This was an article I wrote for my final exam in University on Friday, 6th June 2014
Last week, a story emerged about a new Instagram account which shows bloggers posting images of themselves with delicious sugary treats. It hit headlines all over America, with people calling it hilarious and genius. Perfectly innocent you think? Well if you’re told that the name of the account is @YouDidNotEatThat and that the anonymous creator set it up because they wanted to reveal that these bloggers are only posing (and not eating) with the pretty pretzels for a few extra double taps, would you still think the same?
I hope not, because this is just another sad case of skinny shaming.
The anonymous creator of the account told The Cut magazine that they were fed up of seeing bloggers pose with food and then not eat it, because according to them, “If you’re a size zero, and you’re frolicking in a tiny bikini on the beach, you probably did not eat the doughnuts that you posed with the sunglasses.”
Firstly, why on earth the creator feels like it’s perfectly normal to call people out on what they eat is beyond me and secondly, can “skinny” people not eat burgers and doughnuts then?
Sadly, we live in a very contradicting and judgmental society. We question those who are overweight for eating too much by ridiculing them with “worst beach bodies” images, we judge those who we think don’t eat enough with “skin and bones” comments, and now it seems we are questioning those who say they enjoy cookies, but still remain slim.
One of the major dangers with this new account and skinny shaming in general is that although we know that judging an overweight person on their size is inherently wrong, we seem to think it’s perfectly fine to question a thin person and call a women out for enjoying a treat. We would never dream of asking a larger friend how they manage to stay so big but the idea that we could be offending someone by asking them how they keep off the pounds hasn’t quite dropped yet.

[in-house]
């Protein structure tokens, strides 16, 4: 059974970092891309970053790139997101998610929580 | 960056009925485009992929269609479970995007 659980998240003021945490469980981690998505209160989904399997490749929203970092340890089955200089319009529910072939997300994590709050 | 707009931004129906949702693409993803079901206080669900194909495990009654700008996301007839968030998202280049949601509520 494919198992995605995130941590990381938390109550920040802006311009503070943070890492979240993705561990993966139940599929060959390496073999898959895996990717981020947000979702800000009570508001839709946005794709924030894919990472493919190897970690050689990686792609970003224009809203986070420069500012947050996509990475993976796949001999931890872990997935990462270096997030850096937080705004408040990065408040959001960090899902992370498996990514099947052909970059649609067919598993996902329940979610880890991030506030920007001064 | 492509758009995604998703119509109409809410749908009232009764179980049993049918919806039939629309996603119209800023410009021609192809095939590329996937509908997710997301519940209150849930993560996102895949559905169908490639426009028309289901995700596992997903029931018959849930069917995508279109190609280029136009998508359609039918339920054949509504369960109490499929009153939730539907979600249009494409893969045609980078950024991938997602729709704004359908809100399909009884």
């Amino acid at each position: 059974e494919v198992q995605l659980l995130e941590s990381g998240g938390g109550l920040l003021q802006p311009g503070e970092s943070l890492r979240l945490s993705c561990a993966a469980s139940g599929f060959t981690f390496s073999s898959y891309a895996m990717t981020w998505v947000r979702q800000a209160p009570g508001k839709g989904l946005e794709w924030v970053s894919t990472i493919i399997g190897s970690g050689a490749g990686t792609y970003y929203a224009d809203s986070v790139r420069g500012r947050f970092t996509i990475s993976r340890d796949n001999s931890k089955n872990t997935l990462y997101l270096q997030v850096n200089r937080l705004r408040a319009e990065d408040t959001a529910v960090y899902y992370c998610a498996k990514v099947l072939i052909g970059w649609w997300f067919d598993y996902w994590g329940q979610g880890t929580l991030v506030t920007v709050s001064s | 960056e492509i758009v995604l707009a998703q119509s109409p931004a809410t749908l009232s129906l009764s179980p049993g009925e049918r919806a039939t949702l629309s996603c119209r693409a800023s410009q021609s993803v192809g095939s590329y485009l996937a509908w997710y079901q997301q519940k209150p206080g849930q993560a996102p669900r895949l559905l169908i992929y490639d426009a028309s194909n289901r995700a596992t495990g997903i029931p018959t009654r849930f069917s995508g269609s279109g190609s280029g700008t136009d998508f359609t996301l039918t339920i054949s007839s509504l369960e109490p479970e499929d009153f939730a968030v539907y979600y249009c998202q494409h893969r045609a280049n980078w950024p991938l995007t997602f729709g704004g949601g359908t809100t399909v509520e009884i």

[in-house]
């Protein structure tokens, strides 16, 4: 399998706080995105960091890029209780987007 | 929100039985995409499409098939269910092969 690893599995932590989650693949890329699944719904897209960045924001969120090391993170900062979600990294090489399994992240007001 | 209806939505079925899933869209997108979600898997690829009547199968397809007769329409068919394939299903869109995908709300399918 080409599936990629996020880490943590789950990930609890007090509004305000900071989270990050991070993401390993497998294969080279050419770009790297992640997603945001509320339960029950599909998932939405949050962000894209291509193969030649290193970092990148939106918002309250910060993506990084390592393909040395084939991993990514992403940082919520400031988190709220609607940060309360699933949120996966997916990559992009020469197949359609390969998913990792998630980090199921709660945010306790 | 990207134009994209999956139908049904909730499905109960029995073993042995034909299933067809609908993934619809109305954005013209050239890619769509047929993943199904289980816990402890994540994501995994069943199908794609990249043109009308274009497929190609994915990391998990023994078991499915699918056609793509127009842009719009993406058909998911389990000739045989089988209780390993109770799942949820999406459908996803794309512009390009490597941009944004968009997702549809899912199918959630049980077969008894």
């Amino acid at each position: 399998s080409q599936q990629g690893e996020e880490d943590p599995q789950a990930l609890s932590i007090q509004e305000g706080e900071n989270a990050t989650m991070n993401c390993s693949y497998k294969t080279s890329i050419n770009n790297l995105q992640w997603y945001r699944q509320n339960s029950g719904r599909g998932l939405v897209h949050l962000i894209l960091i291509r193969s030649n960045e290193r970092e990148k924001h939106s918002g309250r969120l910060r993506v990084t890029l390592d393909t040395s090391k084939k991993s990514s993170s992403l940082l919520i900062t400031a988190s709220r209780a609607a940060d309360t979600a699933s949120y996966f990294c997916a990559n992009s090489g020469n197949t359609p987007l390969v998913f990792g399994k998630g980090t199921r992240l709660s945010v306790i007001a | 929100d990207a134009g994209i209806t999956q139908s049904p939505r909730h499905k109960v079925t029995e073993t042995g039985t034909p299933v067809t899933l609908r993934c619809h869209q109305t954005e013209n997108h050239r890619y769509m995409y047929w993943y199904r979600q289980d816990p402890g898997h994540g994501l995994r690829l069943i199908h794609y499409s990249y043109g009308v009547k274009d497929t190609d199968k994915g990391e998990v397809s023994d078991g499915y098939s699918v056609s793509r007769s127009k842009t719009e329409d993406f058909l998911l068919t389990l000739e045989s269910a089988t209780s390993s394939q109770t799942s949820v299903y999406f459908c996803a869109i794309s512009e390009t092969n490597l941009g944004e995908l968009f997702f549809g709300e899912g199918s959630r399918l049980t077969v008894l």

Women like Rachel Ann Evans, from South Wales, are getting fed up. Rachel, 27, has been slim all her life but says she’s annoyed at constantly having to defend her natural frame. “Skinny bashing is just as offensive and non PC as saying someone is fat or needs to skip a meal,” she says. “People seem to think it is ok to comment on my weight as I am lean, but what if I did the same to an overweight person. I would be called all the names under the sun.”
Celebs are also feeling the full force of the constant body shaming. Just look at Ellie Goulding, who a few weeks ago received backlash after posting an image of her toned stomach on Instagram. Instagrammers called the singer both fat and skinny on the same picture and Ellie took to Twitter to share her views, “Quite baffling being described as underweight and overweight simultaneously.”
Rachel says that social media sites are at the centre of the shaming, “It seems to be a craze or fad on social media sites to say that “only real women have curves”. I don’t recall being imaginary or not real and it is extremely hurtful.”
The fad that she’s talking about is this new wave of images on Twitter and Instagram which mock thinner frames with comments like “Who wants to be with a toothpick?” and “Bones are for dogs”. She’s right when she says if the same was said about larger girls, there’d be outrage yet these images and gifs are apparently fine.
“It makes me angry that in today’s society women cannot be accepted for being a certain shape or size, we should all try to empower each other as women not make anybody feel embarrassed or ashamed of what they look like.” She says.
What it comes down to is our overall perception of body image and worryingly, according to research done by the YMCA, 1 in 4 of us feel depressed about our body shape. We all have hang ups, we all have parts of our body that we wish would be bigger or smaller, but what we’re now doing is focusing so much on showing that being curvy is sexy, that we’re now degrading naturally thin girls. And that’s wrong.
Comments on someone’s body image can have horrid affects. Just like calling someone fat can cause an eating disorder, constantly picking out how thin someone is can also have negative effects on how they perceive their own bodies.
Mary George from the anorexia and bulimia charity, Beat, says, “It seems that non-one’s safe nowadays from public vilification and intrusion into their privacy. It’s justifiably not acceptable to comment on race, religion or sexuality so why do we continue to see individuals harassed around their body image.”
So please can we all just stop with the body shaming – both fat and thin. As Rachel says, “Nobody wants to hear negative comments or comparisons to other body types. We are what we are, regardless of shape or size.”